East Belfast Speaks Out demonstrated that politics doesn’t have to be aggressive. It also showed that people aren’t that keen to hold politicians to account. No one asked the panel to explain exactly what their party had specifically delivered through the Executive to make East Belfast a better place for the ordinary man or woman.

The evening also proved that many communities are turned off by politics (or politicians?) and choose to disengage. Even people who are willing to parade on a cold Saturday afternoon didn’t bother to turn up. On her drive back to Hillsborough last night, the Secretary of State may have been left wondering what all the fuss was about in East Belfast when she got such an easy time at the hustings!


  • Thanks Alan.
    I was certainly expecting more people….the Fleggers and the Belmont Bowling Club were largely absent. And I thought that there would be some youthful representation from Alliance, UUP and SDLP.
    But then again Manchester United were on TV.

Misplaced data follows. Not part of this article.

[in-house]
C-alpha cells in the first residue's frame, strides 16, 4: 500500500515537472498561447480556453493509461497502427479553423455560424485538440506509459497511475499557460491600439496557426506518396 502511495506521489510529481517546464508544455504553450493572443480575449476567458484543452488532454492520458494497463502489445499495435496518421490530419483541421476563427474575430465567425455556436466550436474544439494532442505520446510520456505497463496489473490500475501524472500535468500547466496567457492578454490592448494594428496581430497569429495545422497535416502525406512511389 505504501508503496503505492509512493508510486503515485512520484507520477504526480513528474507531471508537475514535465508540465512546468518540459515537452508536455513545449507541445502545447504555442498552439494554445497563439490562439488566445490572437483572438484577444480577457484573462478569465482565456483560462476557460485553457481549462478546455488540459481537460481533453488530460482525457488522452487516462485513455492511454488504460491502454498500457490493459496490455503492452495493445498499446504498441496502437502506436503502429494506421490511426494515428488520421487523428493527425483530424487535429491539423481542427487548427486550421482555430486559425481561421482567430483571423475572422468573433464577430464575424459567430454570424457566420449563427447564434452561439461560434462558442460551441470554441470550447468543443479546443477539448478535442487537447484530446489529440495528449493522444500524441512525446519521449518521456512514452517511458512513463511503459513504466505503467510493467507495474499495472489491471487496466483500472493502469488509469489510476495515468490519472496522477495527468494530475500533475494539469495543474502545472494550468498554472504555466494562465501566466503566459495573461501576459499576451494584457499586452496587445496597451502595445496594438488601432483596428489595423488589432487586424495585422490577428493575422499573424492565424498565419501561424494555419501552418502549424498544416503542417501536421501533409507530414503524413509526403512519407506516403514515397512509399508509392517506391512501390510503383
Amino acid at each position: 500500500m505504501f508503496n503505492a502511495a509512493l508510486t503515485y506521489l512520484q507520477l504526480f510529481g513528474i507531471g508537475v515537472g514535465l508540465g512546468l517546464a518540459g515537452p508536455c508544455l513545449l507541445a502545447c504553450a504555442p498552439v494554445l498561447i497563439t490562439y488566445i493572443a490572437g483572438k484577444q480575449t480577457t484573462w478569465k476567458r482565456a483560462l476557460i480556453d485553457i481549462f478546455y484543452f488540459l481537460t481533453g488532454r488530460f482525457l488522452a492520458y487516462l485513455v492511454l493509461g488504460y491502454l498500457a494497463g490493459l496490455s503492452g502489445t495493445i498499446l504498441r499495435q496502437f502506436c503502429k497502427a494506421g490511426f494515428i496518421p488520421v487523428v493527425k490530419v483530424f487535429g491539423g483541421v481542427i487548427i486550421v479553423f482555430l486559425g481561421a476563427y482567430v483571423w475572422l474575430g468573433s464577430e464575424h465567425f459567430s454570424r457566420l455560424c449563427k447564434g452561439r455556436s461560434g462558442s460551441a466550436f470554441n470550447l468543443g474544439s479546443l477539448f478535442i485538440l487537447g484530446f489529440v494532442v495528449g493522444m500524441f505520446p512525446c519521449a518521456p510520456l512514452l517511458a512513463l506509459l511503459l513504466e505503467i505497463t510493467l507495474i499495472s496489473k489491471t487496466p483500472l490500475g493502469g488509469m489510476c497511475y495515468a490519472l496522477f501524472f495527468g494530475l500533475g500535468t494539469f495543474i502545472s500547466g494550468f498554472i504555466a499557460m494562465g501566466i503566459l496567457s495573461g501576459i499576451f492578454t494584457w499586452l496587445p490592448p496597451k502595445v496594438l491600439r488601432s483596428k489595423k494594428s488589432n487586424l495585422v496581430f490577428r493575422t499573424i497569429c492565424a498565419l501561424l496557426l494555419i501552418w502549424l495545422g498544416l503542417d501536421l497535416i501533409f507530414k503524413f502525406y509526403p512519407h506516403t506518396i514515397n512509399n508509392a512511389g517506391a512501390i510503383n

Low Key.
    And I think at its best when there was more or less consensus on real issues…suicide, abortion, fuel poverty, mental health.
    There was a basic decency about the local representatives on the panel, which should not surprise.
    Mike Nesbitt was a pleasant surprise. Measured in his “political” views and decent in his “social” views. He has come a long way in two years.

  • Adding a link to FJH’s more comprehensive review of the East Belfast hustings

  • Charles_Gould

    I too think that Mike Nesbitt comes across well in these settings. He did a West Belfast Talks Back and made a positive impression.

    I actually have a theory that his worst performances are when he is being interviewed by the media, and that is somehow because they make him uncomfortable. Whether it is because he is uncomfortable being interviewed by his former profession I don’t know. But he comes across much more defensive and uncomfortable, and is inclined to say the wrong things, when interviewed by the likes of Mallie, Thompson, etc.

  • Charles_Gould

    The other theory is that hes more relaxed now because his internal critics have left the party.

  • FuturePhysicist

    Alliance can’t be in opposition unless the DUP or Sinn Féin are happy to let the other be justice minister, unless David Ford would have to quit APNI’s assembly group and sit with those opposite. Anyone who wants Alliance in the opposition must be prepared for a Sinn Féin or DUP justice minister.